The CPU is the core of your system unit. It is the source of all logical reasoning and processing power whilst maintaining a queuing mechanism stronger than any human mind or hand is capable of. This scheduling or queuing mechanism allows every nano-second’s worth of time to be utilized in order to multi task with efficacy and ease. So keep reading to understand what is the best CPU for CAD workstation.
Today, we’re talking about the elite 4th Generation line of Intel’s microprocessors namely the Intel® Core i7 4790k, i7 4770 and i5 4690k. These powerhouse beasts are meant for pro-CADing and extended operations such as animation and Hollywood-grade production rendering. You can check out benchmark tests of softwares using different CPUS here, but note that the Intel CPUs are by far the best for overall CAD performance.
Now the debate basically falls into two categories and that’s the multi-core aspect. And the ironic part is that it’s your software that decides that one. The fact is that a multi-threaded program is the only program that can make use of the multi-core processors, so even though the extra cores sound great, if you’re thinking about CADing for the most part, then your workstation needs to be built up around your particular preference. Apart from that, tasks should be considered too. 3D modelling is fundamentally a single-core task while rendering lightning conditions should be handled by multiple threads.
Best CPU for CAD Workstation
1. Intel Core i7 4790 Review
First up, the i7 4790. Launched in the second quarter of 2014, the 4790K is a 4th Generation processor by Intel. Its front cache, proprietary term Smart Cache is 8MB. It’s a quad core processor with 2 threads for each core. The base frequency is 4GHz, and the turbo mode clocks out on 4.4GHz. It’s 22nm wide pipelines handsomely accommodate the 64-bit architecture when passing along graphical information such as assembly decompositions and edge/node manipulations. A maximum of 2 memory channels enables maximum RAM of 32GB. For those who know their tech, the processor is not ECC enabled. It further has an Intel HD Graphics 4600 350MHz GPU with 3 simultaneous display outputs at 3840 by 2160 @ 60MHz.
With the Intel TurboBoost technology 2.0 it’s easy to shift from regular to Turbo mode with your requirement bring the trigger. If the processor detects greater workload, it will up the ante. Hyper-threading & virtualization technology allows a wide range of applications useful for the CADers by creating virtual spaces for contained experiments and streamlining the threading procedures. Best of all, for the pro CADers, the Stable Image Platform Program (SIPP) will handsomely entertain all mundane maintenance protocols and requests allowing for smooth and anti-aliased imaging (if that’s what you want!).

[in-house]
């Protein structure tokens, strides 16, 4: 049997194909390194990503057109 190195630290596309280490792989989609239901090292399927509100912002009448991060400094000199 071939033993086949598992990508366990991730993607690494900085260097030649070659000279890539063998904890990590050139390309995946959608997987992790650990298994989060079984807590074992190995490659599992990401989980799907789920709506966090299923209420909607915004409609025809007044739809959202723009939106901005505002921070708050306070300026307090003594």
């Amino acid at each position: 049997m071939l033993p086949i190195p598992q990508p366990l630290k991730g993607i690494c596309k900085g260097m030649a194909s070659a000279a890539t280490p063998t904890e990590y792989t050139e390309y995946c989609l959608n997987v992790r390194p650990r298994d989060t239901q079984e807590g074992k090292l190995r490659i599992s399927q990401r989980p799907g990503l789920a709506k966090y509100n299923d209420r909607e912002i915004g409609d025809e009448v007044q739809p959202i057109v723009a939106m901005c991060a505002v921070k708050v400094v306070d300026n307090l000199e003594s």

Next up is the i7 4770. With pretty much the same specs as the CPU above, it’s slightly less expensive.
Launched a year before the 4790, it clocks out at 3.4GHz, turbo is at 3.9GHz. With support for DDR3 RAM up to 32GB this is another powerhouse chip with a slightly less power consumption but the same performance as its aforementioned younger brother. This family of CPUs has an Intel HD Graphics 4600 chipset in them with built-in channels for 3 simultaneous outputs of 3840 x 2160 @ 60Hz with HDMI pumping out 4K graphics capabilities on the 16 lane PCI Express 3.0 interface.
DirectX and OpenGL versions are supported by default enabling a better performance in terms of graphics and visual manipulations. The Quick Sync Video & Clear Video HD technology allows smoother graphics whether developing or rendering for final presentation. Intel Insider, Wireless Display and Flexible Display Interface allows for further extension and functionality when a pro CADer needs it.
Up next, the Core i5-4690 3.5GHz Quad-Core Processor is another amazing CPU. This one clocks in at 3.5 GHz on regular with a 64-bit bus and the HD Graphics 4600 built in GPU. It has a 3 year warranty similar to the others. It has mostly the same specs as the other two compared because of the same family and architecture and is the only processor with single threads per core. It’s the economical option in the family of Intel 4th Generation CPUs and offers what any serious CADer needs. At its affordable price, it comes ready to extract every inch of performance for your most demanding tasks.
These microprocessors are top of the line, meant for intensive performance whether it be CAD or gaming. But the CADing is what will most benefit from these processors as the single/double thread per core will handsomely accommodate any light to heavily threaded application, while also entertaining any non-threaded tasks with relative ease. If I had the cash to dish out on the best CPU for CAD workstation, I’d definitely go for the Intel i7 4790K. But since most people are on a budget (like myself), I’d go for the Intel i5 4690K hands down. It’s 3.5 GHz is enough for AutoCAD, SolidWorks, TurboCAD & CATIA while 32 GB of RAM will take on any game and CAD tasks with ease.
Check out the detailed CPU comparison chart below: